July 16 - A teenage Masai inventor has come up with an inexpensive way to keep livestock safe from lions without having to kill the lions in the process. Thirteen-year-old Richard Turere has devised a system of flashing lights which scares the predators away from Masai farms at night. He says the system is good for the livestock, good for the farmers and good for the lions. Jim Drury reports.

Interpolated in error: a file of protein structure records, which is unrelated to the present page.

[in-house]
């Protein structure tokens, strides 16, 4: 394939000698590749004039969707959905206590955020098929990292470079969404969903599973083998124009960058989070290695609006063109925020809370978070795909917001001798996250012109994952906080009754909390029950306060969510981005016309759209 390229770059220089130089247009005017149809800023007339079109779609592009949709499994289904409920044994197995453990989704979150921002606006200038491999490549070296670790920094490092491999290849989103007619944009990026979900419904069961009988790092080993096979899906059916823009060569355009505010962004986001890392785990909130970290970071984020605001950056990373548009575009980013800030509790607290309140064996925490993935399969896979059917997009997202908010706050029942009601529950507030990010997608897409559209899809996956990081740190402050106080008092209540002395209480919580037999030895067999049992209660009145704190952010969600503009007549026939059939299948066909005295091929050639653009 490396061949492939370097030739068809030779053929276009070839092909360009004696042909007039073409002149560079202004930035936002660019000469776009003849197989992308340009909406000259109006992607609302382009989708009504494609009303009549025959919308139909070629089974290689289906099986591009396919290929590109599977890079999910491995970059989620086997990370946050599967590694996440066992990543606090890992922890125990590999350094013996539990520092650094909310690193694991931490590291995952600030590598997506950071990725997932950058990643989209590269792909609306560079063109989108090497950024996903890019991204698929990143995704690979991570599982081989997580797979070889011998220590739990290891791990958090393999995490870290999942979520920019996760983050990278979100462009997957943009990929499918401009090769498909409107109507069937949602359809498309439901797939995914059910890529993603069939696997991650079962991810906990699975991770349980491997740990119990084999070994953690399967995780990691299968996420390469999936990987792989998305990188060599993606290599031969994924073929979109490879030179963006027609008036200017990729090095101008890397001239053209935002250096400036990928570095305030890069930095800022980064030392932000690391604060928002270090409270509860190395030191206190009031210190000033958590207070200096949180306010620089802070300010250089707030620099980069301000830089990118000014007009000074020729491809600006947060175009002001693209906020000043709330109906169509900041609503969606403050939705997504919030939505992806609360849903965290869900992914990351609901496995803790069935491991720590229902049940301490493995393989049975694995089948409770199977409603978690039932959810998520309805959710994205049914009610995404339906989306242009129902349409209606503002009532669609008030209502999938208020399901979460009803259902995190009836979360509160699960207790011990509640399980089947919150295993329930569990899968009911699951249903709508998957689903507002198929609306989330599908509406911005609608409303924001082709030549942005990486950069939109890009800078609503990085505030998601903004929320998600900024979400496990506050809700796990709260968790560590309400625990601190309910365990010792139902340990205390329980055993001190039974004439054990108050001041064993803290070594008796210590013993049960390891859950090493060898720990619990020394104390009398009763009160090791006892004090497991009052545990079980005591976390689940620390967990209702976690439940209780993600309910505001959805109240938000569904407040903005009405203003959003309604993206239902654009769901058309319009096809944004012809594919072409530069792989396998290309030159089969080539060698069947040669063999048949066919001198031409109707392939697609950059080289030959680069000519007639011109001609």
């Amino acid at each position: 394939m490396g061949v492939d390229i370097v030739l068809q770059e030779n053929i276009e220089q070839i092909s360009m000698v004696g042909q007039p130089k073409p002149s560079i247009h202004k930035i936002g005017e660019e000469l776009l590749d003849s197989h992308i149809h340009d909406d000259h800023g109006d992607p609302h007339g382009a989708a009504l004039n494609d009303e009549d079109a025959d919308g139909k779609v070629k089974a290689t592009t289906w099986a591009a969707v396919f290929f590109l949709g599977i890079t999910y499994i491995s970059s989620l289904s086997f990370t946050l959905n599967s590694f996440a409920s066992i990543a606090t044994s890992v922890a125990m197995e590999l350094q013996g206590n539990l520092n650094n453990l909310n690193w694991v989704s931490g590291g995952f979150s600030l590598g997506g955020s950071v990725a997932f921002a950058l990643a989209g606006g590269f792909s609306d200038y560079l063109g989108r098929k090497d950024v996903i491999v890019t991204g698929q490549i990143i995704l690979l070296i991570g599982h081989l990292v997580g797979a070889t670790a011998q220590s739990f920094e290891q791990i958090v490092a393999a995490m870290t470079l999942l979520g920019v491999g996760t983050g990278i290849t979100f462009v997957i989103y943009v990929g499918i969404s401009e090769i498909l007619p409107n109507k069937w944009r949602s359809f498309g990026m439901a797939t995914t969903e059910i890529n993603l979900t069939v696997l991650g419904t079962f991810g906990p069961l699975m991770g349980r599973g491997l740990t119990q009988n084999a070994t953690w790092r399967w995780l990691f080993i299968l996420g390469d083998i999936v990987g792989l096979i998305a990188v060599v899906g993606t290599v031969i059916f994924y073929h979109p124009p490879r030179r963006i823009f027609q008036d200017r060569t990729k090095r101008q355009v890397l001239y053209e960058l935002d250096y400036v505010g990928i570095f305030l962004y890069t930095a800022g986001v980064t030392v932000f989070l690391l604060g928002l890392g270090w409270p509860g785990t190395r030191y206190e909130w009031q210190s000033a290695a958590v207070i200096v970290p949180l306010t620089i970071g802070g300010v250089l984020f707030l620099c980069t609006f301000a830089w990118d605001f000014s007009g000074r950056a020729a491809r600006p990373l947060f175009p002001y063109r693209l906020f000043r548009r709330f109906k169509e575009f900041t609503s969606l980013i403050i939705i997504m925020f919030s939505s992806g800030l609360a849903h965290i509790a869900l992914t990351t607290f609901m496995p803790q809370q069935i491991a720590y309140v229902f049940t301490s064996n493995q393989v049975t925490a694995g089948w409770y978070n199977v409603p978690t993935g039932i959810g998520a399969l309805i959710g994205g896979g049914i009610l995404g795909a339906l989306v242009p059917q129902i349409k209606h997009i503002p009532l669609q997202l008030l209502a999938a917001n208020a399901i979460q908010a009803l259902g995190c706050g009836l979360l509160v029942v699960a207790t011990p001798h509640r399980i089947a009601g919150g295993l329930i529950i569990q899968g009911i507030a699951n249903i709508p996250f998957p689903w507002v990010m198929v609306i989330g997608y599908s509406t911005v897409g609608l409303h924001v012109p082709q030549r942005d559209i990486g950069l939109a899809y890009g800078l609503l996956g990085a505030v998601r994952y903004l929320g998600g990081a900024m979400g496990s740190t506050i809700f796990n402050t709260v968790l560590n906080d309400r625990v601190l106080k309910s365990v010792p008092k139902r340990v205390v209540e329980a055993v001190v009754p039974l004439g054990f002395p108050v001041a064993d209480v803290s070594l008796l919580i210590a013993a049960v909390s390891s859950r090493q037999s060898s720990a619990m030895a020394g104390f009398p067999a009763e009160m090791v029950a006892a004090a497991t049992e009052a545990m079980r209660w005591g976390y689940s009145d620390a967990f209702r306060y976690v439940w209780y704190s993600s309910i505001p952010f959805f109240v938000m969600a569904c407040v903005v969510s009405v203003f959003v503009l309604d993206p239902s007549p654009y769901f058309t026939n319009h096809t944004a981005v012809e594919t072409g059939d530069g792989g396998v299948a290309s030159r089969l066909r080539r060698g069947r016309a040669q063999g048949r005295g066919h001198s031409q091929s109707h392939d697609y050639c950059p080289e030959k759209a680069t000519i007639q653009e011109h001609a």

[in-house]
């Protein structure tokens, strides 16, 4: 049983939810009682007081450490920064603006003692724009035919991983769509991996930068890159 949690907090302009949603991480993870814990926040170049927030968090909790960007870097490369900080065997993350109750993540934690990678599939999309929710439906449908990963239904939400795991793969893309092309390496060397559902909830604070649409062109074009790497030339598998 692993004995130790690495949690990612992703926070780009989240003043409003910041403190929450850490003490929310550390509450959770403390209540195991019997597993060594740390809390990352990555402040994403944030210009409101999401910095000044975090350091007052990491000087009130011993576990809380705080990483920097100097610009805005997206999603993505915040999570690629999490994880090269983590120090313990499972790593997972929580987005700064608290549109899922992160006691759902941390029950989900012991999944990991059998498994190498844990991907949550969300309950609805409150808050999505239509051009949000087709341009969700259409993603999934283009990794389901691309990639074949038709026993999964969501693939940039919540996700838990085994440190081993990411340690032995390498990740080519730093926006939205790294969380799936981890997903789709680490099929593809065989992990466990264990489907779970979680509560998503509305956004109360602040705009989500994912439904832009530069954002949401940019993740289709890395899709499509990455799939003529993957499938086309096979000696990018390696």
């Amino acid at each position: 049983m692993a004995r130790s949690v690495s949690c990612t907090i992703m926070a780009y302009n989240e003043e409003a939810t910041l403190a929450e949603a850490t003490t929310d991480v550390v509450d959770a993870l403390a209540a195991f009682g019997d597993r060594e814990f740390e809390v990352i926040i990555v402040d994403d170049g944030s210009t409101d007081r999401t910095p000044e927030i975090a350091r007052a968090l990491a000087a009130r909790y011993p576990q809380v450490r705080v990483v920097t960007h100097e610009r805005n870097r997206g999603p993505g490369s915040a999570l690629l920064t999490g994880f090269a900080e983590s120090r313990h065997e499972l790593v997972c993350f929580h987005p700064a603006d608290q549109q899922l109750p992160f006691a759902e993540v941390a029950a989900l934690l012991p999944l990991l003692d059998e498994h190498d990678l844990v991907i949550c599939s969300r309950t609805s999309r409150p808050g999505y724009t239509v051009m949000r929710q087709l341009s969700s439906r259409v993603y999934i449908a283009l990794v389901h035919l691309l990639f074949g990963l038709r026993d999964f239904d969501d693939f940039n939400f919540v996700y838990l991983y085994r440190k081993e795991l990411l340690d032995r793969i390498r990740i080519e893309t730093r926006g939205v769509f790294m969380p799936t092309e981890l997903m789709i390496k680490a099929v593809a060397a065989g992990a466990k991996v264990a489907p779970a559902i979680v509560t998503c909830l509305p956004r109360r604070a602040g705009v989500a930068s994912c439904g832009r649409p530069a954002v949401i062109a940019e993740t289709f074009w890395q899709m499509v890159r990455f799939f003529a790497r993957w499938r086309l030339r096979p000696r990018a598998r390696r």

Thirteen-year-old Richard Turere's bright idea is aimed at preserving his family's cattle, and Kenya's dwindling lion population at the same time. To prevent lions from attacking the cattle at night, the schoolboy has invented a 10 dollar lighting system to scare them off...and away from farmers who kill the predators on sight. SOUNDBITE (English) LION LIGHTS INVENTOR, RICHARD TURERE, SAYING: "Lions were eating our cattle at night, which made me very annoyed, and I thought that I have to come up with an idea of making bulbs. Because I knew that the lions were afraid of something moving. When someone wakes up at night and moves with a torch, they are afraid. So I made the bulbs which flash at night and keep away lions." The LED bulbs came from broken flashlights. Richard attached them to poles on the roof of the open-air enclosure housing the family cattle. He wired the lights to the solar-powered car battery which powers his family's TV. SOUNDBITE (English) LION LIGHTS INVENTOR, RICHARD TURERE, SAYING: "This is the negative one and this is the positive one and these wires carry the power to the lights outside." Lions frequently wander onto farm land from the nearby, unfenced, Nairobi National Park and, in increasing numbers are being killed by farmers protective of their herds. Conservationists like Paula Kahumbu say Kenya's lion population has plummeted as a result, from 15,000 to just 2,000 in a decade. And she says the killing of lions is accelerating. SOUNDBITE (English) EXECUTIVE DIRECTOR, WILDLIFE DIRECT, PAULA KAHUMBU, SAYING: "Since October 2011, we documented 169 killings of livestock by lions in that location and nobody harmed the lions, and now suddenly they did kill these lions." But since installing the lights, the Turere family hasn't lost any cattle, and neighbouring families want Richard to install similar set-ups for them. And local environmentalists are now paying for Richard to attend Nairobi's prestigious Brookhouse International School. Teacher Raymond Wyngaard says he's impressed. SOUNDBITE (English) BROOKHOUSE INTERNATIONAL SCHOOL TEACHER, RAYMOND WYNGAARD SAYING: "He seems to have a passion for it, a passion for nature and things that are good, which in terms of the school is a good addition..also for the other students who have been here a while, sometimes they take things for granted and then someone like Richard comes in and he sees things in a different light." Lions are a major tourist attractions in Kenya's game parks. But for the masai, cattle herding is essential to survive. Thirteen year old Richard Turere has found a way for the two to coexist. Jim Drury, Reuters